ing territory. The ﬁrst is that there is a decreasing conﬁdence

in the usefulness of econometric models to conﬁrm or dis-

conﬁrm economic theories. Summers (1991) convincingly

argues that important newmacroeconomic insights can also

be obtained from applying rather simple statistical tech-

niques, and that the beneﬁt of considering more complicated

models is small. Granger (1999) gives a lucid illustration of

the fact that the implications of even a simple economic the-

ory are hard to verify.

With an increased application of econometric methods

in ﬁnance and marketing, there also seems to be a need

for teaching econometrics differently. The main reason for

this need is that it is usually impossible to have strong

prior thoughts about the model. Also, these modern ap-

plication areas require new models, which are suggested

by the data more than by a theory – see Engle (1995),

Wansbeek and Wedel (1999), for example. Hence, an econo-

metrician nowadays uses the data and other sources of in-

formation to construct the econometric model. With this

stronger emphasis on the data, it becomes important to ad-

dress in more detail the speciﬁcation of a model, the eval-

uation of a model, and its implementation. The evaluation

part is relevant for obtaining conﬁdence in the outcomes. It

10

Introduction

is of course impossible to treat all these issues, and hence

my decision to give a “guided tour.”

Outline of the book

The remainder of this book consists of four chapters, of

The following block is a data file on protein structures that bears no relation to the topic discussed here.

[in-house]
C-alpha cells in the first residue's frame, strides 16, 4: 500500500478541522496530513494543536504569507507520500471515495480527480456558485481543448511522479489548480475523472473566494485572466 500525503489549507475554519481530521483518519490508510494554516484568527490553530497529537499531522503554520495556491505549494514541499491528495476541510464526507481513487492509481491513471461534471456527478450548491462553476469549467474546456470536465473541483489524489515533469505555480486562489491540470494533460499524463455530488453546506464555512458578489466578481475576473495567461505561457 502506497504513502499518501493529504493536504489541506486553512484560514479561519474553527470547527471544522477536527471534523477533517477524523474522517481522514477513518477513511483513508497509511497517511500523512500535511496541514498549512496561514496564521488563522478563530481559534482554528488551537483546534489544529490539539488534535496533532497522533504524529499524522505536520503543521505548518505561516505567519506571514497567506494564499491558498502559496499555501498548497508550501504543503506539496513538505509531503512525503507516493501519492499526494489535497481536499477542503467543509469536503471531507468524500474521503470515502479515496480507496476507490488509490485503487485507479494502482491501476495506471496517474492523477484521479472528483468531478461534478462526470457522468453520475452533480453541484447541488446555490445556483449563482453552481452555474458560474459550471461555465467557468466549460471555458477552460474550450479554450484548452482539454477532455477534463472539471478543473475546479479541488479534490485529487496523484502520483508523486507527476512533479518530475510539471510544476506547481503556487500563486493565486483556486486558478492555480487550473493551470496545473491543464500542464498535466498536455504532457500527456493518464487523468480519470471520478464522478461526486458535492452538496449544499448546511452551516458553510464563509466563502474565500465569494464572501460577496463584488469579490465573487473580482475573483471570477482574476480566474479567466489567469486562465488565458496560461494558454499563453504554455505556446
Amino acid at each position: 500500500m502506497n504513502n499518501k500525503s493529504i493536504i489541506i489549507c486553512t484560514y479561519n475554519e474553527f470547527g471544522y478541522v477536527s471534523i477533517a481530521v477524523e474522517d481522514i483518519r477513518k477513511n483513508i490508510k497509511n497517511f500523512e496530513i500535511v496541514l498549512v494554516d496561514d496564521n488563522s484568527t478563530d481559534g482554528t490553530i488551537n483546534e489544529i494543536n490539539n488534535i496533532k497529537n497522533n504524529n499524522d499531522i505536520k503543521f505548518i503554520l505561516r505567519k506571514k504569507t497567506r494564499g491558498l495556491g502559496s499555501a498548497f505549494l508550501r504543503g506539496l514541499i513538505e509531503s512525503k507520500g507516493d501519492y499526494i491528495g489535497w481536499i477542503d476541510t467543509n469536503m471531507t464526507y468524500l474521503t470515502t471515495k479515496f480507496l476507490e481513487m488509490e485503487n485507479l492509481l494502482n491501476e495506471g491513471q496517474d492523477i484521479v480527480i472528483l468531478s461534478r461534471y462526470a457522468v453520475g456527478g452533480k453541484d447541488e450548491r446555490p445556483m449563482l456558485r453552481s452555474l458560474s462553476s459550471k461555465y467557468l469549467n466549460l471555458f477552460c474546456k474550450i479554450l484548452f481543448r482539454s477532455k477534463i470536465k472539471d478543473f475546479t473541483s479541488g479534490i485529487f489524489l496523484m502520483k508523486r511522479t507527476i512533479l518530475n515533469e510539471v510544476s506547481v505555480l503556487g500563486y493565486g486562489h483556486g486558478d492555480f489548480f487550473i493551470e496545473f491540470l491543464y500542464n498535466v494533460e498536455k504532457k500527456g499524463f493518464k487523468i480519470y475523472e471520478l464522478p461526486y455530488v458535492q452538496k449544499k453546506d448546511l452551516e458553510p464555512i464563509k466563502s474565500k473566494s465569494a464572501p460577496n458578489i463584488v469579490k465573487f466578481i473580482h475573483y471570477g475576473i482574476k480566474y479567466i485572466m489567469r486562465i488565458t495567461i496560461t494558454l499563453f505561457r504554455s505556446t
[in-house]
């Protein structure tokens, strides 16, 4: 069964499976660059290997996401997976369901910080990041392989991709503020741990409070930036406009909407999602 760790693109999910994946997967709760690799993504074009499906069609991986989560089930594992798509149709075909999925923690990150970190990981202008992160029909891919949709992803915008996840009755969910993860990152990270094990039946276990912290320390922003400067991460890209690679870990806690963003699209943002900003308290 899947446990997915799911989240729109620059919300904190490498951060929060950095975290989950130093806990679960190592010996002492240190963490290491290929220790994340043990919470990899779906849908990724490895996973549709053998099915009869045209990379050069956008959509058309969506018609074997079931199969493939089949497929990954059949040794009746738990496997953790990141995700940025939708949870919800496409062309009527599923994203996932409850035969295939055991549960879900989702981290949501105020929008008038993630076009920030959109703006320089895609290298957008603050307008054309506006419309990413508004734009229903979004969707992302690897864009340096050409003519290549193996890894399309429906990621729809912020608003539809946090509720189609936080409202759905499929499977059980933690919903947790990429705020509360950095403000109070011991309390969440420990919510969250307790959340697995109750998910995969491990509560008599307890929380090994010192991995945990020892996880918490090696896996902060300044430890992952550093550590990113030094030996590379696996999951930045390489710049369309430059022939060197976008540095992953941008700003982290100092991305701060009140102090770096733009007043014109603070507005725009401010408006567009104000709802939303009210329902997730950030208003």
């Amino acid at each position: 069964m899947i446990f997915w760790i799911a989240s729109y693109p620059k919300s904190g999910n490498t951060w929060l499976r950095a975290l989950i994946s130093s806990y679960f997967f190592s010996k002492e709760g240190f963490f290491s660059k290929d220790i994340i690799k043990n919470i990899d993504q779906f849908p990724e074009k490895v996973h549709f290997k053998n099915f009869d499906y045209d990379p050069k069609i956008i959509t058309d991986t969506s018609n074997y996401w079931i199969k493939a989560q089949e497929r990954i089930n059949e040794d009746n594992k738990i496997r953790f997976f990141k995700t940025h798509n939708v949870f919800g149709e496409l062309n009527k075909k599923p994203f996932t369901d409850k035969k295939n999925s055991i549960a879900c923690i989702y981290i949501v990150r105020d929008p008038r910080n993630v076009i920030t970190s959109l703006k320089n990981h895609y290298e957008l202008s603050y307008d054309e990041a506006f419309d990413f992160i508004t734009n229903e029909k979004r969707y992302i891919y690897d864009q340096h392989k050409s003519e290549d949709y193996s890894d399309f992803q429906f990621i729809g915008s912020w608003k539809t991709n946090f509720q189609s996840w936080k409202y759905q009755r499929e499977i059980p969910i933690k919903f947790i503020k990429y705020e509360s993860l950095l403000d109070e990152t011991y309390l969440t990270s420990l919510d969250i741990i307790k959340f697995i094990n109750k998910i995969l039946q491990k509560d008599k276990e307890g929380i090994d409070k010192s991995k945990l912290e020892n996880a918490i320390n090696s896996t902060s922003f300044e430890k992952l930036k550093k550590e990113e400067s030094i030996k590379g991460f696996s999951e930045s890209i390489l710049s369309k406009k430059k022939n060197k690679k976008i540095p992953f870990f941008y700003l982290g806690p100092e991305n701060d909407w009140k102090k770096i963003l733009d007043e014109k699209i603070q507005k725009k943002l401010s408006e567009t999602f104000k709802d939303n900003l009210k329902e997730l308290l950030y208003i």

which the last merely presents a few recommendations.

Chapter 2 deals with a brief discussion of a fewbasic tools,

and in fact it can be viewed as a very short overview of

what a typical textbook in econometrics in part aims to tell.

Most of the material in this chapter should be interpreted as

discussing language and concepts.

As is common, I start with the linear regression model,

which is the basic workhorse of an econometrician. Next,

I discuss various matters of interest within the context of

this model. I will try to explain these in plain English, at

least if that is possible. To highlight important concepts, I

will put them in italic type. Examples of practical questions

which econometricians aim to answer will be highlighted in

bold type.

Chapter 3 outlines most of the issues relevant for con-

structing an econometric model to answer a practical ques-

tion. In this chapter I will try to indicate that parameter

estimation, once the model is given and the data are avail-

able, amounts to only a relatively small fragment of the

whole process. In fact, the process of translating a ques-

tion into a model involves many important decisions, which

11

A Concise Introduction to Econometrics

together constitute the so-called “empirical cycle.” Examples

of these decisions concern the question itself, the data

used, the choice of the model (as there are many possible

options), the modiﬁcation of the model in case things go

wrong, and the use of the model.

In chapter 4, I will concisely review some econometric

studies which have been published in international refer-

eed journals. The fact that they have been published should

be seen as some guarantee that the results and the used

methods make sense, althoughone cannever be certain. Ad-

ditionally, these examples all originate from my own work

with co-authors. This is not meant to say that these are the

best examples around, but at least I can recall the motiva-

tions for various decisions. Also, no one gets hurt, except